I am a straight, white girl.
A straight, white girl who writes a bi-weekly opinion column—an 800-word piece of semi-creative, hopefully insightful writing in which I—a heterosexual, Caucasian female—ask you—X race, Y sexuality and Z anything-else-you-can-identify-with—to take this newspaper, digest my unapologetic and didactic expressions, and value them. Internalize them. For what it’s worth, I am unabashedly preaching to you, my audience of I-don’t-know-who’s. Anybodies. My goal is for you to believe what I say. Buy into it. Accept it. Feel it.
Not just believe it, but enjoy it.
Go ahead. Think about that.
I’m a straight, white girl from New Jersey. I have an average GPA and spend an above-average time placing emphasis on the “athlete” portion of the compound phrase “student-athlete.” I’m not pre-med or pre-law, or pre-anything for that matter. I study cultural anthropology and play sports and sleep in between. I do not bring my own reusable and sustainable grocery bags to Kroger, and I don’t turn off the water when I brush my teeth. I’m a vegan, but I don’t care about animal rights. I don’t drive a hybrid, and I’m not a passionate member of any student groups beyond my varsity athletic team. I am, furthermore, unflinchingly content with all of that.
Somehow, I still have an opinion. Every other week, I’m allowed to ascend up to the frightening peak that is this soapbox, this column, to step back up to my podium and hope you listen. In a culture of continuously escalating sensitivities coupled with frank and furious opinions on topics of cross-campus or trans-Atlantic importance, it’s a difficult endeavor to be a straight, white girl and attempt to get your attention. There’s a fine line between being passionate and being offensive, as we’ve discovered in the racially, politically or sexually charged opinion columns of recent publication. And due to my own sociopolitical status, the people around me have made me afraid to speak.
As a blossoming young writer of amateur and flowery-worded opinion columns, it’s something I think about every single time I sit wide-eyed and caffeinated in front of my glowing laptop. I type something. I backspace. I delete it all. I write again. I open a new document, write half of an editorial, then erase the first 280 words. I am—contrary to what it sometimes might seem—a living, breathing human with a functioning mind and a fervent opinion on matters that matter. I care about the world, and I care about this school. I care about human existence and human rights and the right to privacy and liberty and everything else that you care about. But for the first time in my life, I’m afraid to say it.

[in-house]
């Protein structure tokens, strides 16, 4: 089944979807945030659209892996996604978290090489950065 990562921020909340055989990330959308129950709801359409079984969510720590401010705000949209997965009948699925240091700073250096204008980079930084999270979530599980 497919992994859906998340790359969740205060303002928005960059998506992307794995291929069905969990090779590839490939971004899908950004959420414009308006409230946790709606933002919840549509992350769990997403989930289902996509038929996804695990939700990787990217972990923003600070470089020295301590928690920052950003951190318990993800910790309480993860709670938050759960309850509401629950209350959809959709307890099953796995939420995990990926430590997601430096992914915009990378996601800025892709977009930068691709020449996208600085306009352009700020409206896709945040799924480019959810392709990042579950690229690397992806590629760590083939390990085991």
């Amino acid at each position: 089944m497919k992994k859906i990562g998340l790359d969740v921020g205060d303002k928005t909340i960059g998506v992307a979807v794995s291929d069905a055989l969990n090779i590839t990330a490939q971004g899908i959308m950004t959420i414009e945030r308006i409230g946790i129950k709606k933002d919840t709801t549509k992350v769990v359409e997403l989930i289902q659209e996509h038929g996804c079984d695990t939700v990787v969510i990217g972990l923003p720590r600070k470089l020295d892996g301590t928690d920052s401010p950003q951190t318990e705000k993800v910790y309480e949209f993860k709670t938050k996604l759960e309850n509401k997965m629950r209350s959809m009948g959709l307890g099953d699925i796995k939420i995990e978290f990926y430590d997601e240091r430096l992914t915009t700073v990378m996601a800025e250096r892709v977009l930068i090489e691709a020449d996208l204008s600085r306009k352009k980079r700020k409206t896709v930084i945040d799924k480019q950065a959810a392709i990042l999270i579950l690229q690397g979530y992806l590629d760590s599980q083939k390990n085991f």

There is a constant, redundant cycle every other week of choosing a topic that appropriately incites the attention of the student body, or if I’m lucky, an audience that stretches beyond the dormitories and dining halls on campus. How much excitement and controversy are we willing to incite on the comment section of The Chronicle’s webpage? At any university, especially at our very own, there are an increasing number of intellectually-sound students who identify with various student groups and causes. Maybe they’re racially based or maybe they’re based on sexuality or some other demographic. Maybe you’re in a group whose passion is going green for life, or maybe you’re an animal rights activist. Maybe you’re helping the homeless or maybe you’re a member of a club for business-oriented men or women. Maybe you’re overweight or underweight or an alcoholic or maybe you’re following God. Maybe you’re an atheist. But what if you’re none of these things?
At Duke, community standards take the form of high-leveled social norms and constant pressures to be passionate about something. My peers are passionate and trailblazing 20-somethings. They are devoted to a cause or a community or a lifestyle, and they are unabashedly fervent in demonstrating that passion to the world, or at least to the community in close proximity. They are outspoken controversial, and they are unafraid of conferring with their critics. But in this constant bombardment of race and sex and culture and controversy, I’ve gotten lost. I feel unaware and unqualified.
I feel white and straight and relatively voiceless on matters of heated debate. I fumbled with the idea of whether or not this was something I felt comfortable publishing. This is an opinion column without an opinion, a manifestation of my insecurity in formulating one.
Judge me. Call me uneducated or lacking passion or cultural plurality—but I’m not going to fabricate socio-cultural zeal. I have passions, but campus culture chooses the ones it feels are most fervent—and those aren’t mine.
Call me unqualified or ignorant or naïve. Call me afraid. Maybe I am, but maybe you made me that way.
Ashley Camano is a Trinity junior. Her column runs every other Friday. You can follow Ashley on Twitter @camano4chron.